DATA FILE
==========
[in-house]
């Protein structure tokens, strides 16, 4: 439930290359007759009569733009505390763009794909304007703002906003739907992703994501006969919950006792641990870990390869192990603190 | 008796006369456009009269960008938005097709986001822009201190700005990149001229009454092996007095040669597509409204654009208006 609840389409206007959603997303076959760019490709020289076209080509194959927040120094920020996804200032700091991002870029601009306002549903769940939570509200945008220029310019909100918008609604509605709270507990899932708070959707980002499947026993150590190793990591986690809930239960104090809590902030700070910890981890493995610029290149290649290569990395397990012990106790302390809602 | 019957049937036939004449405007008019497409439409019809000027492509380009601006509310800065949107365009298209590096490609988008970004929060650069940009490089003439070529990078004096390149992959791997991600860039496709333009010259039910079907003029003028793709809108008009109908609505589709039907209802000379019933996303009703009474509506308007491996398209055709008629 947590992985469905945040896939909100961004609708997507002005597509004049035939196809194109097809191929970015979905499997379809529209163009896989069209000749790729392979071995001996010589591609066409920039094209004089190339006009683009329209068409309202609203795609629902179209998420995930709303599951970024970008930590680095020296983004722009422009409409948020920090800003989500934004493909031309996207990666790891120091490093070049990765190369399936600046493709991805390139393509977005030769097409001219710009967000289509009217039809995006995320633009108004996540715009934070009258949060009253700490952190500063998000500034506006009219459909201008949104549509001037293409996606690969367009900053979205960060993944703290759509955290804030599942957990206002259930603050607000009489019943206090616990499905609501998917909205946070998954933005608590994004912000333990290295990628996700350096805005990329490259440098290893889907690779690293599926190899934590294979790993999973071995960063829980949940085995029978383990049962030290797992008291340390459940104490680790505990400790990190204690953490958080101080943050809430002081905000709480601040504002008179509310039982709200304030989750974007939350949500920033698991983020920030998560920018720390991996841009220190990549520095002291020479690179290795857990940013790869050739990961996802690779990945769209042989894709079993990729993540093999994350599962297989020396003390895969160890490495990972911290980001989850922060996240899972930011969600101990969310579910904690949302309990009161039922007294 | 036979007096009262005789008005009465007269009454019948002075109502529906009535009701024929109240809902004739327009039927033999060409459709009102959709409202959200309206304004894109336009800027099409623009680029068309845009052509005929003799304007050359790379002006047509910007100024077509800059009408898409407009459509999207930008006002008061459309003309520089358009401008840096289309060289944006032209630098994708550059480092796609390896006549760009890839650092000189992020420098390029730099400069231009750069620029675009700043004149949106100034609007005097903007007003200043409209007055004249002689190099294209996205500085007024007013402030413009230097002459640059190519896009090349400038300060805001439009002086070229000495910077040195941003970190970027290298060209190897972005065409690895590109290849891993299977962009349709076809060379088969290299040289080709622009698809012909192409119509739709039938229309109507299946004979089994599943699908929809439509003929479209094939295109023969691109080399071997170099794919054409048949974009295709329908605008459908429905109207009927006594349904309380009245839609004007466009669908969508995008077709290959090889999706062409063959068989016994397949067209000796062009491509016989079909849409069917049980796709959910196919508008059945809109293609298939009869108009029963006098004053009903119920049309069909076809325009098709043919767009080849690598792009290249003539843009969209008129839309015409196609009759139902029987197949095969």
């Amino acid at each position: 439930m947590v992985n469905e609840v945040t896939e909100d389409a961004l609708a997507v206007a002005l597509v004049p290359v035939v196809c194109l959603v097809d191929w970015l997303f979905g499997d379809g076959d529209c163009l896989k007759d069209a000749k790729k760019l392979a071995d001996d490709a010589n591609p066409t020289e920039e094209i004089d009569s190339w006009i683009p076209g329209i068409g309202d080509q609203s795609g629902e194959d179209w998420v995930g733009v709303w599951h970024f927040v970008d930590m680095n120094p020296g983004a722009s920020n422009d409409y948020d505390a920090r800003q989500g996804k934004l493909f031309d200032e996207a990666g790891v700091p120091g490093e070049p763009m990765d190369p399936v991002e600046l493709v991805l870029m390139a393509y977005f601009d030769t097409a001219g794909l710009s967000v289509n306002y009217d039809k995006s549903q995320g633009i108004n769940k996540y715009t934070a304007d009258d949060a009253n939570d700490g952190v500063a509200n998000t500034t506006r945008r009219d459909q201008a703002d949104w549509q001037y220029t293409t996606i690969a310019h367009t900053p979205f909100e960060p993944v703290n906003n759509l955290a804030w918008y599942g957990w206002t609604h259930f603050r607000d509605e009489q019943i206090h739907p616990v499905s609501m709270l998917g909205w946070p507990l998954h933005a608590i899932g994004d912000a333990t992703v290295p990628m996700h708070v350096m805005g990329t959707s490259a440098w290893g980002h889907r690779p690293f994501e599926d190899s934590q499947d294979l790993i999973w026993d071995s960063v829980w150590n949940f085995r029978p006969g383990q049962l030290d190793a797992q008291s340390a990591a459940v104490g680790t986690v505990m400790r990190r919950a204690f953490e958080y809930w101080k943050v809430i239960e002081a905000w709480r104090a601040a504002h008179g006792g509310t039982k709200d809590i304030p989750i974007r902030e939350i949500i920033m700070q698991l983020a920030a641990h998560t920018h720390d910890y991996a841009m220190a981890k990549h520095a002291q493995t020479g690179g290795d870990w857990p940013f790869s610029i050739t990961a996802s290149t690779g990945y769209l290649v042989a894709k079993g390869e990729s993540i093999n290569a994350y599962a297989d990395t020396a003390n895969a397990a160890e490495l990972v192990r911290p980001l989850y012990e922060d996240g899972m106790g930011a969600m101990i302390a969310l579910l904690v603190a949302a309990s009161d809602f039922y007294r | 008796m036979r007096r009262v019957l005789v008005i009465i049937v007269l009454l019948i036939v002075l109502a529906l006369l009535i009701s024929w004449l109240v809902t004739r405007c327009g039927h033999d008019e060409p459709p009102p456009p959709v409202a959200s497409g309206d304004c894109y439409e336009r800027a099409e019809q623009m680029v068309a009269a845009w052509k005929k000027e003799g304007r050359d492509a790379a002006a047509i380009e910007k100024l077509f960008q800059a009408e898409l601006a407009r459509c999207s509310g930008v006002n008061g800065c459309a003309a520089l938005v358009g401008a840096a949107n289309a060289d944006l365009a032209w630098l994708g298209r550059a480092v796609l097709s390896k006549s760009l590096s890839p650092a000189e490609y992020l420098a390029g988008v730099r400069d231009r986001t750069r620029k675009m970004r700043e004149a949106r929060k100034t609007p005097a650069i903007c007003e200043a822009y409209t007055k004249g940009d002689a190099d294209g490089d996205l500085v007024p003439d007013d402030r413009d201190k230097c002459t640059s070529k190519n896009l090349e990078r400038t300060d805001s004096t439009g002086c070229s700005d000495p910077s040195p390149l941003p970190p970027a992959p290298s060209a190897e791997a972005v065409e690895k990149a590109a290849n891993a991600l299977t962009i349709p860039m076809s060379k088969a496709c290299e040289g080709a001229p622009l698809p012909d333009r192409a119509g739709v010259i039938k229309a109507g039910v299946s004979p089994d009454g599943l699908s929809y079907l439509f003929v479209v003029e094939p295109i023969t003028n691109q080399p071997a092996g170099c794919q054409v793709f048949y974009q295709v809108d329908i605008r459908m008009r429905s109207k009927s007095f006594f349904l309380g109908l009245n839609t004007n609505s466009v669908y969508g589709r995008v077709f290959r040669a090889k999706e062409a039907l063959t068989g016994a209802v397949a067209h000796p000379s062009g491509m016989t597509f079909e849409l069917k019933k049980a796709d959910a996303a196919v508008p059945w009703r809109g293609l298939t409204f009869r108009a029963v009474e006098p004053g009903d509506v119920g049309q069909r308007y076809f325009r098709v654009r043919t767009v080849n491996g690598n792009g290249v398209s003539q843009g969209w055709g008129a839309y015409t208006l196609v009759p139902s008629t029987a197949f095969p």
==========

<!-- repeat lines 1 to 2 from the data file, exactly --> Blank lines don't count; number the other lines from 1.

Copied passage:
[in-house]
């Protein structure tokens, strides 16, 4: 439930290359007759009569733009505390763009794909304007703002906003739907992703994501006969919950006792641990870990390869192990603190 | 008796006369456009009269960008938005097709986001822009201190700005990149001229009454092996007095040669597509409204654009208006 609840389409206007959603997303076959760019490709020289076209080509194959927040120094920020996804200032700091991002870029601009306002549903769940939570509200945008220029310019909100918008609604509605709270507990899932708070959707980002499947026993150590190793990591986690809930239960104090809590902030700070910890981890493995610029290149290649290569990395397990012990106790302390809602 | 019957049937036939004449405007008019497409439409019809000027492509380009601006509310800065949107365009298209590096490609988008970004929060650069940009490089003439070529990078004096390149992959791997991600860039496709333009010259039910079907003029003028793709809108008009109908609505589709039907209802000379019933996303009703009474509506308007491996398209055709008629 947590992985469905945040896939909100961004609708997507002005597509004049035939196809194109097809191929970015979905499997379809529209163009896989069209000749790729392979071995001996010589591609066409920039094209004089190339006009683009329209068409309202609203795609629902179209998420995930709303599951970024970008930590680095020296983004722009422009409409948020920090800003989500934004493909031309996207990666790891120091490093070049990765190369399936600046493709991805390139393509977005030769097409001219710009967000289509009217039809995006995320633009108004996540715009934070009258949060009253700490952190500063998000500034506006009219459909201008949104549509001037293409996606690969367009900053979205960060993944703290759509955290804030599942957990206002259930603050607000009489019943206090616990499905609501998917909205946070998954933005608590994004912000333990290295990628996700350096805005990329490259440098290893889907690779690293599926190899934590294979790993999973071995960063829980949940085995029978383990049962030290797992008291340390459940104490680790505990400790990190204690953490958080101080943050809430002081905000709480601040504002008179509310039982709200304030989750974007939350949500920033698991983020920030998560920018720390991996841009220190990549520095002291020479690179290795857990940013790869050739990961996802690779990945769209042989894709079993990729993540093999994350599962297989020396003390895969160890490495990972911290980001989850922060996240899972930011969600101990969310579910904690949302309990009161039922007294 | 036979007096009262005789008005009465007269009454019948002075109502529906009535009701024929109240809902004739327009039927033999060409459709009102959709409202959200309206304004894109336009800027099409623009680029068309845009052509005929003799304007050359790379002006047509910007100024077509800059009408898409407009459509999207930008006002008061459309003309520089358009401008840096289309060289944006032209630098994708550059480092796609390896006549760009890839650092000189992020420098390029730099400069231009750069620029675009700043004149949106100034609007005097903007007003200043409209007055004249002689190099294209996205500085007024007013402030413009230097002459640059190519896009090349400038300060805001439009002086070229000495910077040195941003970190970027290298060209190897972005065409690895590109290849891993299977962009349709076809060379088969290299040289080709622009698809012909192409119509739709039938229309109507299946004979089994599943699908929809439509003929479209094939295109023969691109080399071997170099794919054409048949974009295709329908605008459908429905109207009927006594349904309380009245839609004007466009669908969508995008077709290959090889999706062409063959068989016994397949067209000796062009491509016989079909849409069917049980796709959910196919508008059945809109293609298939009869108009029963006098004053009903119920049309069909076809325009098709043919767009080849690598792009290249003539843009969209008129839309015409196609009759139902029987197949095969």